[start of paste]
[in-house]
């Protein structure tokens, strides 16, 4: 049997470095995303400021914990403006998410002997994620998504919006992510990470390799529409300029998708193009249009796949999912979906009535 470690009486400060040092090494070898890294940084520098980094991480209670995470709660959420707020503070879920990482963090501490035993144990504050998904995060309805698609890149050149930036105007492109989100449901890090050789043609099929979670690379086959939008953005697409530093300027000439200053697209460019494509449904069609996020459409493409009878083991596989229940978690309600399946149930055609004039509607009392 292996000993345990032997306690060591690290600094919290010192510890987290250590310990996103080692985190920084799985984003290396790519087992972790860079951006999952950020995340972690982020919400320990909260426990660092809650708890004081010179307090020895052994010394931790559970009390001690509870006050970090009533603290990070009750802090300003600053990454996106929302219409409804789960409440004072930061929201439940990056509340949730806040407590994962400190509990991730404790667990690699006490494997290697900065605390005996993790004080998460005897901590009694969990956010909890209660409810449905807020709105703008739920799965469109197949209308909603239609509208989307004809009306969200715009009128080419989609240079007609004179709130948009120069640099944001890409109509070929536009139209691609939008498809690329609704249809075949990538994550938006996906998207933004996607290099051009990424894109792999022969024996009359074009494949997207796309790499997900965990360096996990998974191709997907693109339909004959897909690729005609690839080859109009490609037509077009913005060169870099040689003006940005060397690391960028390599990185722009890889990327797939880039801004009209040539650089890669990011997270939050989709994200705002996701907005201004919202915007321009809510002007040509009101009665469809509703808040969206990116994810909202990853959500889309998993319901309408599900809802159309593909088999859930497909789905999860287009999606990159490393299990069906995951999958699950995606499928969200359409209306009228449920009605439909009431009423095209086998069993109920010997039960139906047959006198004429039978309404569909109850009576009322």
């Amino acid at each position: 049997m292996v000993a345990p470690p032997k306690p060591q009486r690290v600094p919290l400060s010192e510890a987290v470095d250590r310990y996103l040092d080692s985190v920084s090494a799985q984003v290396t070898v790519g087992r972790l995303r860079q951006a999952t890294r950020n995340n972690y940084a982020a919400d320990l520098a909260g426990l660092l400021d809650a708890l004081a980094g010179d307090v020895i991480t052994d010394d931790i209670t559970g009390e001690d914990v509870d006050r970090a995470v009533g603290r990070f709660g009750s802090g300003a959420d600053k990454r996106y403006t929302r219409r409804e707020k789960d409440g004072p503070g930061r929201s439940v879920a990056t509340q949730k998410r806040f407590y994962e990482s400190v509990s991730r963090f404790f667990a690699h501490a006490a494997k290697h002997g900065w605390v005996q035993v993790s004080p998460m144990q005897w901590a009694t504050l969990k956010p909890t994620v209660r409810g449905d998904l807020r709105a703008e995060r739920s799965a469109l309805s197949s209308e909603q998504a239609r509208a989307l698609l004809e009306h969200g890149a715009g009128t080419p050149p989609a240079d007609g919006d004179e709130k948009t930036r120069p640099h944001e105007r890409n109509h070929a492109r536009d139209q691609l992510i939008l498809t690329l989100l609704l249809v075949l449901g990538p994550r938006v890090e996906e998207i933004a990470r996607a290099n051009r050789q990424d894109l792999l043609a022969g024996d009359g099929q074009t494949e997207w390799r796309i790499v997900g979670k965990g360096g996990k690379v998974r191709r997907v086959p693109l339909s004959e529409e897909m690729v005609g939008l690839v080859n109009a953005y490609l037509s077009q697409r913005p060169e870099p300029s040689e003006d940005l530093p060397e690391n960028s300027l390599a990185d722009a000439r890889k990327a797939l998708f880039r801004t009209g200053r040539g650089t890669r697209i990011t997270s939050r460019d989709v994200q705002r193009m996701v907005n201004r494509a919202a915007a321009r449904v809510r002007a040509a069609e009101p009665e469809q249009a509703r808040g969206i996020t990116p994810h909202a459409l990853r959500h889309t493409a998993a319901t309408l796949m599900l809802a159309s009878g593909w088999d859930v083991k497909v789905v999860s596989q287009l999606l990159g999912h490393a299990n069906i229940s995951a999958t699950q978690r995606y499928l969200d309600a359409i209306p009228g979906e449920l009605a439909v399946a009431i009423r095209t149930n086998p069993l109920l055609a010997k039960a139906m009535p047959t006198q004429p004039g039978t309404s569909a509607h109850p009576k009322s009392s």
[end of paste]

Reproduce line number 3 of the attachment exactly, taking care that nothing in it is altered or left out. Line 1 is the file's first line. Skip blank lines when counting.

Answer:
């Amino acid at each position: 049997m292996v000993a345990p470690p032997k306690p060591q009486r690290v600094p919290l400060s010192e510890a987290v470095d250590r310990y996103l040092d080692s985190v920084s090494a799985q984003v290396t070898v790519g087992r972790l995303r860079q951006a999952t890294r950020n995340n972690y940084a982020a919400d320990l520098a909260g426990l660092l400021d809650a708890l004081a980094g010179d307090v020895i991480t052994d010394d931790i209670t559970g009390e001690d914990v509870d006050r970090a995470v009533g603290r990070f709660g009750s802090g300003a959420d600053k990454r996106y403006t929302r219409r409804e707020k789960d409440g004072p503070g930061r929201s439940v879920a990056t509340q949730k998410r806040f407590y994962e990482s400190v509990s991730r963090f404790f667990a690699h501490a006490a494997k290697h002997g900065w605390v005996q035993v993790s004080p998460m144990q005897w901590a009694t504050l969990k956010p909890t994620v209660r409810g449905d998904l807020r709105a703008e995060r739920s799965a469109l309805s197949s209308e909603q998504a239609r509208a989307l698609l004809e009306h969200g890149a715009g009128t080419p050149p989609a240079d007609g919006d004179e709130k948009t930036r120069p640099h944001e105007r890409n109509h070929a492109r536009d139209q691609l992510i939008l498809t690329l989100l609704l249809v075949l449901g990538p994550r938006v890090e996906e998207i933004a990470r996607a290099n051009r050789q990424d894109l792999l043609a022969g024996d009359g099929q074009t494949e997207w390799r796309i790499v997900g979670k965990g360096g996990k690379v998974r191709r997907v086959p693109l339909s004959e529409e897909m690729v005609g939008l690839v080859n109009a953005y490609l037509s077009q697409r913005p060169e870099p300029s040689e003006d940005l530093p060397e690391n960028s300027l390599a990185d722009a000439r890889k990327a797939l998708f880039r801004t009209g200053r040539g650089t890669r697209i990011t997270s939050r460019d989709v994200q705002r193009m996701v907005n201004r494509a919202a915007a321009r449904v809510r002007a040509a069609e009101p009665e469809q249009a509703r808040g969206i996020t990116p994810h909202a459409l990853r959500h889309t493409a998993a319901t309408l796949m599900l809802a159309s009878g593909w088999d859930v083991k497909v789905v999860s596989q287009l999606l990159g999912h490393a299990n069906i229940s995951a999958t699950q978690r995606y499928l969200d309600a359409i209306p009228g979906e449920l009605a439909v399946a009431i009423r095209t149930n086998p069993l109920l055609a010997k039960a139906m009535p047959t006198q004429p004039g039978t309404s569909a509607h109850p009576k009322s009392s």